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  • Writer's pictureThe Wandering Minstrel

(D)angling for sense

Updated: Nov 30, 2018

Let's see if I can talk a bit about a very common grammatical error that many of us make, which sometimes have unintended comical consequences.


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What is a dangling participle?

Put simply, a phrase in a sentence that is rather like an orphan, trying its best to forge a link with the rest of the sentence. Despite the best intentions of the writer, a dangling participle can end up confusing the most astute reader. An example: "Being a sunny day, I decided to go for a walk." So am I the sunny day here? A more coherent construction would be: "As it was a sunny day, I decided to go for a walk."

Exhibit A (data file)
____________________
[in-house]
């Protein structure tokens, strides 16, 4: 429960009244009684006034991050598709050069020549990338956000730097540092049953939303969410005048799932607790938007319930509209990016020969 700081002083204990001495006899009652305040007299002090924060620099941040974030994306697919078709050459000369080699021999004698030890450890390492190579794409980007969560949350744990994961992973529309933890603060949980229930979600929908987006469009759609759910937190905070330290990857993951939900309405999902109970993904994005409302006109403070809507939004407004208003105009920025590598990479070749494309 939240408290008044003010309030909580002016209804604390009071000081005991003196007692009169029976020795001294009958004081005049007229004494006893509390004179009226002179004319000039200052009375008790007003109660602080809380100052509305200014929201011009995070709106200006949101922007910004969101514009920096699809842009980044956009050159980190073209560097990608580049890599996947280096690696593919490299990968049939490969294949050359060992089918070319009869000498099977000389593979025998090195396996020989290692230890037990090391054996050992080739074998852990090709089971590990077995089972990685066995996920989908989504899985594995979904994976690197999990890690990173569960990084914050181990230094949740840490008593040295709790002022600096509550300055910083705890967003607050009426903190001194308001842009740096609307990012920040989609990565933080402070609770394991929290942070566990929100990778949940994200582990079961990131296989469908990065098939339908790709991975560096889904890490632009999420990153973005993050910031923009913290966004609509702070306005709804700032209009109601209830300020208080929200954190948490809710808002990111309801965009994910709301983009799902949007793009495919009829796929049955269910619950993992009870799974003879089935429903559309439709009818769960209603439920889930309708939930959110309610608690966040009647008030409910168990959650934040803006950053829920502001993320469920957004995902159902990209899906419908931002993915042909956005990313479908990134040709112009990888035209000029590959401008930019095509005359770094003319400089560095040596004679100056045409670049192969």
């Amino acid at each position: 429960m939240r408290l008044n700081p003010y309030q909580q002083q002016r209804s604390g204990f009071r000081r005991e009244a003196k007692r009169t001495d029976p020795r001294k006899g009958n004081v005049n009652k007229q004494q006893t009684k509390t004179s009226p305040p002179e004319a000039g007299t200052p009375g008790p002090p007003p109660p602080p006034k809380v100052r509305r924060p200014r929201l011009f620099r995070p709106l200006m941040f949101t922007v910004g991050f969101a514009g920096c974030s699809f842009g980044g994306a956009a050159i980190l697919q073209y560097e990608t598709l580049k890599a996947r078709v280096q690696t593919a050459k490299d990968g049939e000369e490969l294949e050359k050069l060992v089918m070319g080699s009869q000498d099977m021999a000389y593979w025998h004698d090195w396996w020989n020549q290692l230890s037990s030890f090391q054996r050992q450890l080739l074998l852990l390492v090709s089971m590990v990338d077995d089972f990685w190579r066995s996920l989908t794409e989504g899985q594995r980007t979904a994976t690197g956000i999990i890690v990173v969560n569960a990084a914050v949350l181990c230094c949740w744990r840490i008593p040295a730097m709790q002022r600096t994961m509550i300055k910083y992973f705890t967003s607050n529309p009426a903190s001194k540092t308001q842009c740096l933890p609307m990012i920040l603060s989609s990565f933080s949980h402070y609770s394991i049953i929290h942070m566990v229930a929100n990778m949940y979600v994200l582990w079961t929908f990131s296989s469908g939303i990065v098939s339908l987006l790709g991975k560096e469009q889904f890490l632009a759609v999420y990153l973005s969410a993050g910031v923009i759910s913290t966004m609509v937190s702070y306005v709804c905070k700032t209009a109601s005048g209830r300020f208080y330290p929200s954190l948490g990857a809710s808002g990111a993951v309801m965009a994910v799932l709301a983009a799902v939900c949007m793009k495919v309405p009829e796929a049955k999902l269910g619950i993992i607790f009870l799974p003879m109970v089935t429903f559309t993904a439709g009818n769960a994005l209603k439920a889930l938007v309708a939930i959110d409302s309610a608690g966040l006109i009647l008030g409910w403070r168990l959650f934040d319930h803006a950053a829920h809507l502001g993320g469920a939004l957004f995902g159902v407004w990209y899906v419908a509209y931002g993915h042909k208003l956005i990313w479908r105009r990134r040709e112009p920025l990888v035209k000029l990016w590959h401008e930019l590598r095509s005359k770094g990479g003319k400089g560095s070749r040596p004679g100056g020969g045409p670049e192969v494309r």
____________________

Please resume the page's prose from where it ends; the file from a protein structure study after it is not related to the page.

A classic and some ripsnorters

Even the Bard wasn’t immune to this! “Sleeping in mine orchard, a serpent stung me.” (Hamlet)

A few more sparklers, for good measure:

  • Walking down the cliff, his smile went brighter.

  • Born in India, his most famous work is Geetanjali.

But the last word on this has to be a pearler that I came across in a letter of regret to one of the innumerable job applications I made in a past life: "After careful consideration, you have unfortunately not been successful on this occasion." Huh! Talk about victim blaming!

Recommended reading:

#Grammar #Grammaticalerrors

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